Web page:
- Have had an allergic reaction to x-ray contrast dye or any iodine substance
- May be pregnant
- Have kidney function problems
You may be told not to eat or drink anything for 4 to 8 hours before the test.
You must sign a consent form. Your provider will explain the procedure and its risks. When you arrive at the testing site, you will be given a hospital gown to wear. You must remove all jewelry.
How the Test will Feel
The x-ray table may feel hard and cold. You may ask for a blanket or pillow.
Some people feel a sting when the numbing medicine (anesthetic) is given. You will feel a brief, sharp pain and pressure as the catheter is moved into the body.
The contrast may cause a warm or burning feeling of the skin of the face or head. This is normal and usually goes away within a few seconds.
You may have slight tenderness and bruising at the site of the injection after the test.
Why the Test is Performed
Cerebral angiography is most frequently used to identify or confirm problems with the blood vessels in the brain.
Your doctor may order this test if you have symptoms or signs of:
- Abnormal blood vessels (vascular malformation)
- Narrowing of the arteries in the brain
It is sometimes used to:
- Confirm a brain tumor
- Evaluate the arteries of the head and neck before surgery
- Find a clot that may have caused a stroke
In some cases, this procedure may be used to get more detailed information after something abnormal has been detected by an MRI or CT scan of the head.
This test may also be done in preparation for medical treatment (interventional radiology procedures) by way of certain blood vessels.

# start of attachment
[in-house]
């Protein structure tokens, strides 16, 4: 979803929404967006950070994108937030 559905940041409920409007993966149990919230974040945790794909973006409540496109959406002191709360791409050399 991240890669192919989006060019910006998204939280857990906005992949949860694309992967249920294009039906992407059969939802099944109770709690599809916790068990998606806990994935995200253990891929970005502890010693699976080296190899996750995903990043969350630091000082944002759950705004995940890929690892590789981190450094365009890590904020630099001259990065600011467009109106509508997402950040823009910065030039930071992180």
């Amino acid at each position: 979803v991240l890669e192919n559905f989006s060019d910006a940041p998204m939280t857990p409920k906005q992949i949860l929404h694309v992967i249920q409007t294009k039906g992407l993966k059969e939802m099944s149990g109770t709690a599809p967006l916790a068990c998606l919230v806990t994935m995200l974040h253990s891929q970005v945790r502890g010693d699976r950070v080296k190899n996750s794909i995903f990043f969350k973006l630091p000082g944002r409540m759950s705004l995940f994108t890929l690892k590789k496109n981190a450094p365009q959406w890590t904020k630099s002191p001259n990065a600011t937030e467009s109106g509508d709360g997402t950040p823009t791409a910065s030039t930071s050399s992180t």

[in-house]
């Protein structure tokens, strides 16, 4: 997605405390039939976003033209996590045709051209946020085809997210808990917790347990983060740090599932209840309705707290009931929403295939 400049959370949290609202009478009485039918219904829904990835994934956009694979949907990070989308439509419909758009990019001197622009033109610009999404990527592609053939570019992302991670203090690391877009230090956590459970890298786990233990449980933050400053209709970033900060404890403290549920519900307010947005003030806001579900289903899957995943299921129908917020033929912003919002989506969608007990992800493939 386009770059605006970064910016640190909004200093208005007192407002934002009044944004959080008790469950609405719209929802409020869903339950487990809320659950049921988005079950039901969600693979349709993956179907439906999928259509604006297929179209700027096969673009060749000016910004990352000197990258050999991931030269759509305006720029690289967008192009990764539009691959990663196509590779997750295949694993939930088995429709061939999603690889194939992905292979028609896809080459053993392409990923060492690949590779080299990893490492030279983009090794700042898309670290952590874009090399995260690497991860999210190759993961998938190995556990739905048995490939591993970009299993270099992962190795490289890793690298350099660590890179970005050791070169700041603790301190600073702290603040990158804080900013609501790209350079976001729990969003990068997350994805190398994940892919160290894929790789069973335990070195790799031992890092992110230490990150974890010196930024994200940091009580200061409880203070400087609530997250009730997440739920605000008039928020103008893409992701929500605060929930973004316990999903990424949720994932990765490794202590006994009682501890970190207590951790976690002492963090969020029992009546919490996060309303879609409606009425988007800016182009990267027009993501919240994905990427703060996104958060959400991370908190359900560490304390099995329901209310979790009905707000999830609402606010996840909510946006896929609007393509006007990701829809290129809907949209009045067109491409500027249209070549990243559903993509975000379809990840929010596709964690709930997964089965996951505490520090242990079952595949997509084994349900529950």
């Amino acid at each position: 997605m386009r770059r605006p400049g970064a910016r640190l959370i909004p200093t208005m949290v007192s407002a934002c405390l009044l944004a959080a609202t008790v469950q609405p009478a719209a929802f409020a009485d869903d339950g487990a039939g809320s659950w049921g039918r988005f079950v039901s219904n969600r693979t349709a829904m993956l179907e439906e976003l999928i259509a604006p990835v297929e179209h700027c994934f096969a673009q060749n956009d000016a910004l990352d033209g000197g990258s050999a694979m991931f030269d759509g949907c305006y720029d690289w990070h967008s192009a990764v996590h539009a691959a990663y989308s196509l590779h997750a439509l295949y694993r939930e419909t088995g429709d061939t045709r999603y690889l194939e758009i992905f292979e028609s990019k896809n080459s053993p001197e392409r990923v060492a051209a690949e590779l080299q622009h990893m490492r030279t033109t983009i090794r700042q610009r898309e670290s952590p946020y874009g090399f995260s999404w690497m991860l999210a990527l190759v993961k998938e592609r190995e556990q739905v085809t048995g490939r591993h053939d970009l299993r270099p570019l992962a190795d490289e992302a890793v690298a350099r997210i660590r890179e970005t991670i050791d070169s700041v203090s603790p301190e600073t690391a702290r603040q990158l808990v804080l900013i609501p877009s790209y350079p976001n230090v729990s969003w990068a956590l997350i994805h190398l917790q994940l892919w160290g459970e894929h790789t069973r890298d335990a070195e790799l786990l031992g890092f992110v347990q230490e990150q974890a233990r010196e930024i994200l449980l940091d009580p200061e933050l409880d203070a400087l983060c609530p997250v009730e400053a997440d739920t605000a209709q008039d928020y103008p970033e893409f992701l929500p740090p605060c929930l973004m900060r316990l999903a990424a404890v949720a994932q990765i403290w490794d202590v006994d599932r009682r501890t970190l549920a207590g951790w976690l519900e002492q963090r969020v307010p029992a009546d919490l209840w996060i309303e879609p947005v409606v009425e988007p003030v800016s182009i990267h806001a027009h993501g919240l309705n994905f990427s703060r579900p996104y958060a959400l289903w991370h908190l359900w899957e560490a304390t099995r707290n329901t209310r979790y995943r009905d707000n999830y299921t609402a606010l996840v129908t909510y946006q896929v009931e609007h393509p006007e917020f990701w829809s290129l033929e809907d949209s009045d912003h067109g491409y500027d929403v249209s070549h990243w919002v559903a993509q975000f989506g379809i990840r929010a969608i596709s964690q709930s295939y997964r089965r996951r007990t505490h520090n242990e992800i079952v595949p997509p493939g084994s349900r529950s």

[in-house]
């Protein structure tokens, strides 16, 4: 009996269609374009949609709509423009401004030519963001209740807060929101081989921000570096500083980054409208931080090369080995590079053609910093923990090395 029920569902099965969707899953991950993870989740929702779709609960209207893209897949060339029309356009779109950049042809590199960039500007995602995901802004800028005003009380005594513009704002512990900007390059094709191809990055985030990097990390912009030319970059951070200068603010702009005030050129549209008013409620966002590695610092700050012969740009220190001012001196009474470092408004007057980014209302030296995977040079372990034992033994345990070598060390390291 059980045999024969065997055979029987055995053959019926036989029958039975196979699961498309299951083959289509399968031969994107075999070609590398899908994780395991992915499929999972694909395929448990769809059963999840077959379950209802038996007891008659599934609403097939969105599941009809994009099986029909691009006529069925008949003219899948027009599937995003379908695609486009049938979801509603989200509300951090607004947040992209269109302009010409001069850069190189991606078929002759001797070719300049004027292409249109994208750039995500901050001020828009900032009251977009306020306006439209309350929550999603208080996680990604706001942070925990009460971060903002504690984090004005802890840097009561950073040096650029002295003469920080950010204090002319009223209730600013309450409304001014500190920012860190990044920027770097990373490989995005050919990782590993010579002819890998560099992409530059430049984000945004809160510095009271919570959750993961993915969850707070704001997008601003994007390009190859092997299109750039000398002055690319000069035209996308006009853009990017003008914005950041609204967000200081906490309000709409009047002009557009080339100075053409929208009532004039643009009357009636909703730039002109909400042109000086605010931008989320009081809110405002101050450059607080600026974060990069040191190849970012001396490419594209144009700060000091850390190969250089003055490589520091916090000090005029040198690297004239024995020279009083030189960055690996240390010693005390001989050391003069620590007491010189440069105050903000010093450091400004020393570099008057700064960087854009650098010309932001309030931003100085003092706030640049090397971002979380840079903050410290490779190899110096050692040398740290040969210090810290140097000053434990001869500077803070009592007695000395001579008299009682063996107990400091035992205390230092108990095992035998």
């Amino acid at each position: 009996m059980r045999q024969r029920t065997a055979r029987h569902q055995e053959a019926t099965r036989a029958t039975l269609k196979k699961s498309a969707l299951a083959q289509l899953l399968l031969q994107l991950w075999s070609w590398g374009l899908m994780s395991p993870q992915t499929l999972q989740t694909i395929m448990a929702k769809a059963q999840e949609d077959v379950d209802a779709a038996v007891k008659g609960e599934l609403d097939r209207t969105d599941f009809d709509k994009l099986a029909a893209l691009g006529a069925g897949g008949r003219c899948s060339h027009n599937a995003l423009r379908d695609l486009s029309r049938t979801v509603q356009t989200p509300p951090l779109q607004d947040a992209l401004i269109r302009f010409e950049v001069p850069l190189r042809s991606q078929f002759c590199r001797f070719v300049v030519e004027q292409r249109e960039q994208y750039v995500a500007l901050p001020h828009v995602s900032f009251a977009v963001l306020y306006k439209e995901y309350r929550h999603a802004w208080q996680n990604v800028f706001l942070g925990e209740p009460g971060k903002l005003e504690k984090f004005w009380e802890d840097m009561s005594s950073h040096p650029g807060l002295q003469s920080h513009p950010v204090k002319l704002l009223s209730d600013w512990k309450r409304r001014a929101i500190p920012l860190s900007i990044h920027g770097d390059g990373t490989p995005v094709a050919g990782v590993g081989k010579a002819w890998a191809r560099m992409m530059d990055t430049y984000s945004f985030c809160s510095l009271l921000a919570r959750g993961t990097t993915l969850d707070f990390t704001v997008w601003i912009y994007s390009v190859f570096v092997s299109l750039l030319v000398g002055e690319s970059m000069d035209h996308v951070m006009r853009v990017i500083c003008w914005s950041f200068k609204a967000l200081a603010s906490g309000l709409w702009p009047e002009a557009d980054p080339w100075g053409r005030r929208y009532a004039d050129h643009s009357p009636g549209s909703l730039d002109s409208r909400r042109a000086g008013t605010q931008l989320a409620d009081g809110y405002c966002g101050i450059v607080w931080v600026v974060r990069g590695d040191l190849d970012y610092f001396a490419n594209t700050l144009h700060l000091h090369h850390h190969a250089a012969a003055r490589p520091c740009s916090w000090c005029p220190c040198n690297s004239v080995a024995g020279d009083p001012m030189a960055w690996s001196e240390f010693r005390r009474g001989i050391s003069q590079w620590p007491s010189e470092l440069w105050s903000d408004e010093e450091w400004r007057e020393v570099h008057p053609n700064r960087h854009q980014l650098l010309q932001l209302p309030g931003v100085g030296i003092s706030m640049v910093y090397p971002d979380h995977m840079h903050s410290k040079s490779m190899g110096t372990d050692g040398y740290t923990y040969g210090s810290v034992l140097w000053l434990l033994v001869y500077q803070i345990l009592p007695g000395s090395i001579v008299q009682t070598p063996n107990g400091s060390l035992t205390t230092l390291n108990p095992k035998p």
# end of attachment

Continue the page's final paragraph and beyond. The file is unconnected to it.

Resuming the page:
What Abnormal Results Mean
Contrast dye flowing out of the blood vessel may be a sign of internal bleeding.
Narrowed arteries may suggest:
- Cholesterol deposits
- A spasm
- Inherited disorders
Out of place blood vessels may be due to:
- Brain tumors
- Bleeding within the skull
- Aneurysm (bulging of the artery walls)
- Arteriovenous malformation
Abnormal results may also be due to:
- Intracerebral hemorrhage
- Metastatic brain tumor
- Optic glioma
- Pituitary tumor
- Primary brain tumors
There is the possibility of complications, including:
- Allergic reaction to the contrast dye
- Blood clot or bleeding where the catheter is inserted, which could partly block blood flow to the leg
- Damage to an artery or artery wall from the catheter, which can block blood flow and cause a stroke (rare)
- Damage to the kidneys from the IV contrast
Tell your provider right away if you have:
- Weakness in your face muscles
- Numbness in your leg during or after the procedure
- Slurred speech
- Vision problems
Kessel D, Robertson D. Interventional Radiology Survival Guide. 3rd ed. Philadelphia, PA: Elsevier; 2011.
Zenteno M, Vinuela F. Interventional neuroradiology: Neurological endovascular therapy in hemorrhagic and ischemic strokes. In: Daroff RB, Fenichel GM, Jankovic J, Mazziotta JC, eds. Bradley's Neurology in Clinical Practice. 6th ed. Philadelphia, PA: Elsevier Saunders; 2012:chap 33E.